Royal Botanic Garden Edinburgh
Royal Botanic Garden Edinburgh

Charity registered in Scotland SC007983

The RBGE is an international centre of excellence in plant science and horticulture.  It undertakes a wide educational programme for every stage in life, is one of Scotland’s leading tourist destinations,  and is a centre for community engagement and recreation – connecting plants to people.

First and foremost, the Garden is a scientific institution focussed on understanding and conserving the world’s plant diversity.  Its work on accelerating species discovery facilitates a wide range of conservation projects around the world, and its expertise in DNA sequencing provides important insights into plant evolution and ecology.  This research is underpinned by one of the richest collections of wild plant species in the world, an herbarium containing three million preserved plant specimens and a highly acclaimed specialist library and archive.

Closed vacancies
This vacancy has now closed

Trustees - Royal Botanic Garden, Edinburgh

  • Management Board
  • Unpaid
  • Edinburgh
  • Closing 25th February 2021

Appointments to the Board of Trustees of the Royal Botanic Garden Edinburgh

Appointments commencing on 1 May 2021 and 16 September 2021

Scottish Ministers are looking to appoint up to three Members to the Board of Trustees of the Royal Botanic Garden Edinburgh (RBGE) in each of the following three areas:

  • Continue to develop as a successful visitor attraction.
  • Guide our excellent biodiversity science in the areas of research, policy and funding.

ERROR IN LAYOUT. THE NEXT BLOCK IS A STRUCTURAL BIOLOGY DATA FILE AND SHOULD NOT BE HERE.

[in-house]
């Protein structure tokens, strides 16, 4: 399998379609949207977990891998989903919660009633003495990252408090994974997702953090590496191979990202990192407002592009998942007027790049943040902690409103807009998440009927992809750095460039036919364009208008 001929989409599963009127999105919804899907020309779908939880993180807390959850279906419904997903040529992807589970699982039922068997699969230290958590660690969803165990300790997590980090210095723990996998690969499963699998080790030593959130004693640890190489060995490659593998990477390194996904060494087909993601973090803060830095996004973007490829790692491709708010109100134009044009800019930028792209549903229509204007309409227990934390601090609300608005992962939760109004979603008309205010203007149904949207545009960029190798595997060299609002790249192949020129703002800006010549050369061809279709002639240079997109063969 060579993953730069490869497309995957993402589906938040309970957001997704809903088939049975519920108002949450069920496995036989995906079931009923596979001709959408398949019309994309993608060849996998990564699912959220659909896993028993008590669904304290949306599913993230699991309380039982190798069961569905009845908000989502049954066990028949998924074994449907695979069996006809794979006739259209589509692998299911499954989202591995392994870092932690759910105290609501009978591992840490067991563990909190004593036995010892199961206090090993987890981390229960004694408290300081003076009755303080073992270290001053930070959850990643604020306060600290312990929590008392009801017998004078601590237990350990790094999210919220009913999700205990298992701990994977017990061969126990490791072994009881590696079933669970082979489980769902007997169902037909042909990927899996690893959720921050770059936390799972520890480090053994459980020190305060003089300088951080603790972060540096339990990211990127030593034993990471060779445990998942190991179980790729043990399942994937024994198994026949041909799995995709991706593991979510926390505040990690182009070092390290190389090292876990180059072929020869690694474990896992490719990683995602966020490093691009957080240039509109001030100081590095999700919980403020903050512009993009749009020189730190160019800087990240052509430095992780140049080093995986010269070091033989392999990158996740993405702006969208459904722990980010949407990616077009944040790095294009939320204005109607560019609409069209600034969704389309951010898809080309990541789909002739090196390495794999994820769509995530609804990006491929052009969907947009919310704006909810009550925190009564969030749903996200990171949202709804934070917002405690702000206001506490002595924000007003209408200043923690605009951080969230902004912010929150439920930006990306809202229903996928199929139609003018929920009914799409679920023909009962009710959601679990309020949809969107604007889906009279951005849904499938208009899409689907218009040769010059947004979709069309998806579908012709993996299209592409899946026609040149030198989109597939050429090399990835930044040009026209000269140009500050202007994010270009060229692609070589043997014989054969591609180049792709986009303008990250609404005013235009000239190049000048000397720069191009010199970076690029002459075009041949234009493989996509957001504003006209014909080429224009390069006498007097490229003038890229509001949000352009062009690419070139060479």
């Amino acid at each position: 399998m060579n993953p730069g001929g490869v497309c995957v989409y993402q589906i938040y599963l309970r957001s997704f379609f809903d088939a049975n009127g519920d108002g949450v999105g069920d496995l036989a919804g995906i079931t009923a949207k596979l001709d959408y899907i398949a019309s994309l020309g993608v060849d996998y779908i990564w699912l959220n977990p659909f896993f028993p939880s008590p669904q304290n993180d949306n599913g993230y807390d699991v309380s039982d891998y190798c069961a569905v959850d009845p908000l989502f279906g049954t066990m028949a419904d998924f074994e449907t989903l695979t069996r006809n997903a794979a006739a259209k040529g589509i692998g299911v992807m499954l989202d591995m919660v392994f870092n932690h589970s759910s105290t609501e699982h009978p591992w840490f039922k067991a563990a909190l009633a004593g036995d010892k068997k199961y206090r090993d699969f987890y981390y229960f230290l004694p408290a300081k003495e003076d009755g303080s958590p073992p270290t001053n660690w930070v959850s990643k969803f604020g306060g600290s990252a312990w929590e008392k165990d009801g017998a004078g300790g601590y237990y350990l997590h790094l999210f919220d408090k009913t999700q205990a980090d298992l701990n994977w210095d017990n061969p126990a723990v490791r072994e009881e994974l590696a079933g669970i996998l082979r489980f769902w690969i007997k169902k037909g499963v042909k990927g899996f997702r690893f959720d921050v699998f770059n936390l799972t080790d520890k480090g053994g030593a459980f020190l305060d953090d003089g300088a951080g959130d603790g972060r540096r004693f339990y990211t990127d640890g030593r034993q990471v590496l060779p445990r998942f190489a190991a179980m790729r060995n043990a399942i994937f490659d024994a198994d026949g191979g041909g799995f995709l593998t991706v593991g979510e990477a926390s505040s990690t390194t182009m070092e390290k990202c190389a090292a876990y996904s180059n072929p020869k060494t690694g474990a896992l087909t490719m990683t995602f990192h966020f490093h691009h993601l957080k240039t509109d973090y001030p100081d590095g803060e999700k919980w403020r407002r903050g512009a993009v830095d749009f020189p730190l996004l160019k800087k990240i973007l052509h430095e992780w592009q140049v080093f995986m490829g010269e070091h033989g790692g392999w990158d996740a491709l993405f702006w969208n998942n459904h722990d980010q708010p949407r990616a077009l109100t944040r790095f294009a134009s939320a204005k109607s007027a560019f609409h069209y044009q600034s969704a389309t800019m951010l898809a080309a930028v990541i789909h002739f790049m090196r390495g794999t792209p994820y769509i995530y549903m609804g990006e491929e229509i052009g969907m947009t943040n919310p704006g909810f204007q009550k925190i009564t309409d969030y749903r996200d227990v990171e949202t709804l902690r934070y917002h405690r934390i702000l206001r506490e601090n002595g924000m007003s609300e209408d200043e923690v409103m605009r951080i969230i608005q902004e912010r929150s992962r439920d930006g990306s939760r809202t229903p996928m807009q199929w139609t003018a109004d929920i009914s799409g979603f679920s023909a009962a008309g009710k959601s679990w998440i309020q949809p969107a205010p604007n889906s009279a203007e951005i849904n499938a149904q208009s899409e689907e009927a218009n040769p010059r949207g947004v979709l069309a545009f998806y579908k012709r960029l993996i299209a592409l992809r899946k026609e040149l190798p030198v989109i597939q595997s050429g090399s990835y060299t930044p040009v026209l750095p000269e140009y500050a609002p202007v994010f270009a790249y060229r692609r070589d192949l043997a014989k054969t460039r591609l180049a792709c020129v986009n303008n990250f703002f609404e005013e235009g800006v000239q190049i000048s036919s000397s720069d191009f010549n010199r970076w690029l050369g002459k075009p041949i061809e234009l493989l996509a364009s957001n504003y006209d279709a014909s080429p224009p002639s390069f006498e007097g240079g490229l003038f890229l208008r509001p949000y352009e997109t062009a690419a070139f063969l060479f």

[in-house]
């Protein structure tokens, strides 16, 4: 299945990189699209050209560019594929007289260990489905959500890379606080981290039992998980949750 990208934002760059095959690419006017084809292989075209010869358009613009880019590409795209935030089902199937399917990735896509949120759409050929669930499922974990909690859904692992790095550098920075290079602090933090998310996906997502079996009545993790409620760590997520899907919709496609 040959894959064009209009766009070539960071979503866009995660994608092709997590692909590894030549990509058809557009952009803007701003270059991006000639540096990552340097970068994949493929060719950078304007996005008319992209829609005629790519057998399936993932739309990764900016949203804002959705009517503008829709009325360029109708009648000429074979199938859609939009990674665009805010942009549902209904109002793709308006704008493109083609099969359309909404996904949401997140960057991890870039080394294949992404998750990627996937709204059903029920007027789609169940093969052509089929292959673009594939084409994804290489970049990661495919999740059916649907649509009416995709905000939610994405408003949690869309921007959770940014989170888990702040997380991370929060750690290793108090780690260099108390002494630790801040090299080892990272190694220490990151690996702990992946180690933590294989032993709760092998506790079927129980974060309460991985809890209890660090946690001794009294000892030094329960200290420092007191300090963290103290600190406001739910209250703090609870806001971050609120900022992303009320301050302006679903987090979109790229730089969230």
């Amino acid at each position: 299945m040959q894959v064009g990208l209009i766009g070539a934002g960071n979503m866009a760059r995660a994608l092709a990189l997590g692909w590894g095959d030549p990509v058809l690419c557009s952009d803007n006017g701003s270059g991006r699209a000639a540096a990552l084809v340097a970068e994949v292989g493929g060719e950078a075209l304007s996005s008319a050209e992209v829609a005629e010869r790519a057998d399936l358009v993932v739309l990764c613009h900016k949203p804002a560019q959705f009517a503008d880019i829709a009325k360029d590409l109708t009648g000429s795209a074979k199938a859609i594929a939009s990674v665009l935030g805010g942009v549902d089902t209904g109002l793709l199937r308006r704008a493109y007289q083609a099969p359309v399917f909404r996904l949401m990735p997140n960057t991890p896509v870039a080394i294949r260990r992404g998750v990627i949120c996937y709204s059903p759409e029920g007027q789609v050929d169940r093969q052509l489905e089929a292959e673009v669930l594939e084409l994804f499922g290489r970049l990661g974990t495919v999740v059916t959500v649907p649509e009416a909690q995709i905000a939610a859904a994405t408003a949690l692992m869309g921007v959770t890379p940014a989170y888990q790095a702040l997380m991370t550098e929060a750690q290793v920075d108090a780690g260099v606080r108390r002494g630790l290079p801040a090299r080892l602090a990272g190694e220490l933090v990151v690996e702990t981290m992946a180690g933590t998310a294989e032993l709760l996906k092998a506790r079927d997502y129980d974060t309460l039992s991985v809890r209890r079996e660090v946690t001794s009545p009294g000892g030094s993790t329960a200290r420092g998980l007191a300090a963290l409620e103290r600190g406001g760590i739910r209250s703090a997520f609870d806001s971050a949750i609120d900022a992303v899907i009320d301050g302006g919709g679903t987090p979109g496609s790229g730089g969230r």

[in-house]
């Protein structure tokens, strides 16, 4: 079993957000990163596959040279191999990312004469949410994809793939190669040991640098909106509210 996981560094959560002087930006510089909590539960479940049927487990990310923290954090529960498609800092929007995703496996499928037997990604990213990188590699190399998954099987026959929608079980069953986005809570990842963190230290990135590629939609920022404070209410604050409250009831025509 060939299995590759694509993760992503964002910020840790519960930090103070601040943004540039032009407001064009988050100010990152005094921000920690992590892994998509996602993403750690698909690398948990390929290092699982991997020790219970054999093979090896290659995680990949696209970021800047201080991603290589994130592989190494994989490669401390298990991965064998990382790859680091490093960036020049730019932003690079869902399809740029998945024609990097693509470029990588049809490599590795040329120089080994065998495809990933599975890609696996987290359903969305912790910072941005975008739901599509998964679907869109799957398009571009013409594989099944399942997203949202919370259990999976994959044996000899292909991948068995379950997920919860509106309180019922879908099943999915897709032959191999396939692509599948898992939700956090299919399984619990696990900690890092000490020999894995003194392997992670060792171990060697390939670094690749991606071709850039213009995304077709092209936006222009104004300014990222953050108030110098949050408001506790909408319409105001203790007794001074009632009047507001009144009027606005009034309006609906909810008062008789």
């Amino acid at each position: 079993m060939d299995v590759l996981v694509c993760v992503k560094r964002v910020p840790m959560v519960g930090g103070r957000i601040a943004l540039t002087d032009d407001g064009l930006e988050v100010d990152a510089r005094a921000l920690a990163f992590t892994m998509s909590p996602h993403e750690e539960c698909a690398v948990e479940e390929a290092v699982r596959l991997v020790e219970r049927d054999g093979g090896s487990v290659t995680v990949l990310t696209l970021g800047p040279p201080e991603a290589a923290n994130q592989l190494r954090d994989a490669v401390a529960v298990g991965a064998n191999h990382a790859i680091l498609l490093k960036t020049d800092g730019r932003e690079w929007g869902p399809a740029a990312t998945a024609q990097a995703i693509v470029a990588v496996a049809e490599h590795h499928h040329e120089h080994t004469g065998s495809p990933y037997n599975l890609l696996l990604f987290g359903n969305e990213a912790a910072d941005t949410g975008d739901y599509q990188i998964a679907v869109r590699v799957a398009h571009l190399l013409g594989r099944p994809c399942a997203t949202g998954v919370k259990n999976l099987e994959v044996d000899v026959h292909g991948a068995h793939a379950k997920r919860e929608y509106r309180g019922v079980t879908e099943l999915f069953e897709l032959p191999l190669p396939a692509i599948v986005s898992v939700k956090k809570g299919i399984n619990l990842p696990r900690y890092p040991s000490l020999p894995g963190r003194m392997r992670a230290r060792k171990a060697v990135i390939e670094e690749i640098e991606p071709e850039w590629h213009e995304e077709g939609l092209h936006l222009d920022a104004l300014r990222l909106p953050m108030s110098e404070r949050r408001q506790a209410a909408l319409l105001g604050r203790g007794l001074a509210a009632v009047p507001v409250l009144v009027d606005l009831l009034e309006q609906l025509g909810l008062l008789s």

• Develop our wide ranging national and international education programme.

Royal Botanic Garden Edinburgh

The RBGE’s mission is “to explore, conserve and explain the world of plants for a better future”. We contribute significantly to the Scottish Government’s National outcomes, not only though protecting and enhancing our environment, but also in the fields of economic development, education and skills development, social inclusion and international cooperation. As we begin our next 350 years our science and research remain resolutely focused on the global biodiversity crisis and the climate emergency.

The challenges of the last year, due in large part to humankind’s rapacious and unrelenting inroads into the natural world, have highlighted our awareness of interdependencies: the interdependence of human and environmental health, and the interdependence of social justice and sustainable development.

Our work is guided by three themes:

  • Unlocking knowledge and understanding of plants and fungi for the benefit of society.
  • Conserving and developing botanical collections as a global resource.
  • Enriching and empowering individuals and communities through learning and engagement with plants and fungi.